Development of tubular hybrid direct carbon fuel cell and pyrolysis of biomass for production of carbon fuel
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This study involved two avenues of investigation: a new concept of Direct Carbon Fuel Cell (DCFC) and the production of carbon from biomass. The new concept of DCFC merges a solid oxide electrolyte and a molten carbonate electrolyte called the “hybrid direct carbon fuel cell” using tubular geometry. The tubular cell was chosen for several reasons, such as sealing process, reduction of stress during the sintering process and reduction of the final size of the stack. In addition, it makes the fuelling process easier than in planar geometry. The previous tests carried out on tubular hybrid direct carbon fuel cell at the University of St Andrews showed promising results. In fact, a power of 85 mW was achieved at 800ºC. However this temperature was too high and so the focus of the new project was on decreasing the operating temperature to 650ºC, replacing the YSZ electrolyte used in the previous configuration with an electrolyte such as GDC, which showed better performance at low temperature. YSZ was substituted for GDC in the anodes and cathode in order to prevent an increase in the interface resistance due to the possible reaction between electrolyte and electrodes at the interface. Anodes with different proportions of NiO and GDC were investigated in order to understand the electrochemical phenomena in the presence of GDC compared to YSZ. Three different electrical configurations were investigated by AC impedance studies because the electrochemistry of the cell changes as function of the position and the surface of the current collector, which is dipped into the anode chamber. Performance improved when the surface area of the current collector increased, which combined a silver wire with strip of nickel mesh. Two types of seals (552 ceramabond and ToKu adhesive) and the sealing process were also studied in order to prevent leakage, which affects the performance of the entire cell. The leakages were reduced using a composite seal composed of alumina paste and a combination of flexi disks of mica and alumina fibre disk. In the preliminary test using 70-30%wt NiO GDC and LSM-GDC with composite nickel mesh and silver wire current collector and the composite seal, a promising value of power of 191mW was achieved at 700ºC using GDC electrolyte. The value of power was improved by reducing the thickness of the electrolyte and the cathode manufacture. However, the best performance was achieved when LSM-GDC cathode was replaced with LSCF- GDC. LSCF was chosen for the promising results shown at low temperature, and a power of 240mW was achieved at 650ºC when it was used as the cathode in our cell. The carbon fuel used for these fuels was a medium density fibreboard pyrolysed at 500°C. The choice of this carbon fuel was based on the production and characterization of carbon fuels in this project. The investigations were focused on the production and characterization of carbon fuel from biomass such as MDF and pellet wood produced by pyrolysis. Secondary products resulting from the pyrolysis process were also investigated in order to use them as alternative fuels. All of the types of carbons produced and 3 commercial carbons were characterized by SEM, XRD, infrared spectroscopy, surface area and elemental analysis, while their electrochemical performances were investigated by hybrid direct carbon fuel cell with planar geometry. The investigations highlight that the structure of the carbon used does not affect the performance of the cell, which is in fact affected by the ability of the carbon to gasify in the presence of carbonate.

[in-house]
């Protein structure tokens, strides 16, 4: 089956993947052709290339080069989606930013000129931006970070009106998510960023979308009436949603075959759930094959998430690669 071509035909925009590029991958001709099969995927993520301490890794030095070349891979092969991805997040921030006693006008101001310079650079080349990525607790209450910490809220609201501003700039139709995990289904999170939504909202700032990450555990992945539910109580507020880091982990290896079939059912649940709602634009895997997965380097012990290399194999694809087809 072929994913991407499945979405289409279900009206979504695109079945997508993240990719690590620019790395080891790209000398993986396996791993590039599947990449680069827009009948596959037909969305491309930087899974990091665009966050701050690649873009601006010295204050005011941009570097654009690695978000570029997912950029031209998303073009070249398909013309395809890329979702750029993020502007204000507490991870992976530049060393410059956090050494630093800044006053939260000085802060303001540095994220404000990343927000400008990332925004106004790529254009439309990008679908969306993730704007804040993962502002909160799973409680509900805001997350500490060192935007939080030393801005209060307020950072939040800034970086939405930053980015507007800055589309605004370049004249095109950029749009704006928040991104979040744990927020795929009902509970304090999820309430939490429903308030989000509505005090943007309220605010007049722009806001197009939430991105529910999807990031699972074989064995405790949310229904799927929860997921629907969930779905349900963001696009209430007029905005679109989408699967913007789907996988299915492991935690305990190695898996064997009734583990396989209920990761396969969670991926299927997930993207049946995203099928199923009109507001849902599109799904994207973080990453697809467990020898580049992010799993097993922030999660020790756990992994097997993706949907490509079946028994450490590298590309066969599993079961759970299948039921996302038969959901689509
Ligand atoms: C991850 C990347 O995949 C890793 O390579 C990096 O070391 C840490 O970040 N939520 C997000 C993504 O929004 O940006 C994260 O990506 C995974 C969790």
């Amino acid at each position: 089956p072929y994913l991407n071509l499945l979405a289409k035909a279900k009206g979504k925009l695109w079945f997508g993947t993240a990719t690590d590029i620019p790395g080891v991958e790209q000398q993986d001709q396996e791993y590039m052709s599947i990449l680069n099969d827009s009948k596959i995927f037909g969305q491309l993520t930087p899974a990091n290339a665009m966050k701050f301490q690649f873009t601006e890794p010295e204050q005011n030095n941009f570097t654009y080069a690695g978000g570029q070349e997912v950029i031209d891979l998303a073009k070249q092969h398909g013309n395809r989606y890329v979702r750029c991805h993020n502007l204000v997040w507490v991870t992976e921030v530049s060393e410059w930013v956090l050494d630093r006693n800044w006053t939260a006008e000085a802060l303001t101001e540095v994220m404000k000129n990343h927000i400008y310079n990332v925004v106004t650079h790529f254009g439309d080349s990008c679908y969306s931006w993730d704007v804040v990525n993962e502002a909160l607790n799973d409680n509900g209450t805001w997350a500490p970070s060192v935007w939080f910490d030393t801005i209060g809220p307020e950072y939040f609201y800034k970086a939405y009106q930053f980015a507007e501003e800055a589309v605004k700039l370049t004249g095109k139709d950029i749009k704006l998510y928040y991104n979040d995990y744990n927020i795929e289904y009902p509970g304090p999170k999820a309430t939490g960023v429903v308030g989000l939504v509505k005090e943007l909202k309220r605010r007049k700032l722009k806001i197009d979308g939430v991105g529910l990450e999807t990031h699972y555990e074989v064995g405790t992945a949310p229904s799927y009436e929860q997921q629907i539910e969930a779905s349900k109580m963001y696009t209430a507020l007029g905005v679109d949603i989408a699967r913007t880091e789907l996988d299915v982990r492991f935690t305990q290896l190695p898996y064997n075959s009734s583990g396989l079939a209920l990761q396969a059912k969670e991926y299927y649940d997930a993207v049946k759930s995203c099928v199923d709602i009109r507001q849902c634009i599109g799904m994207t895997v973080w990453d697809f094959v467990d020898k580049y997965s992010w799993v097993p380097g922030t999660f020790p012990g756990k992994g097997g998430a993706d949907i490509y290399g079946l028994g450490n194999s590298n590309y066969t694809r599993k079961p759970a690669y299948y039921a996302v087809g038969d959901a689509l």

Thesis, PhD Doctor of Philosophy
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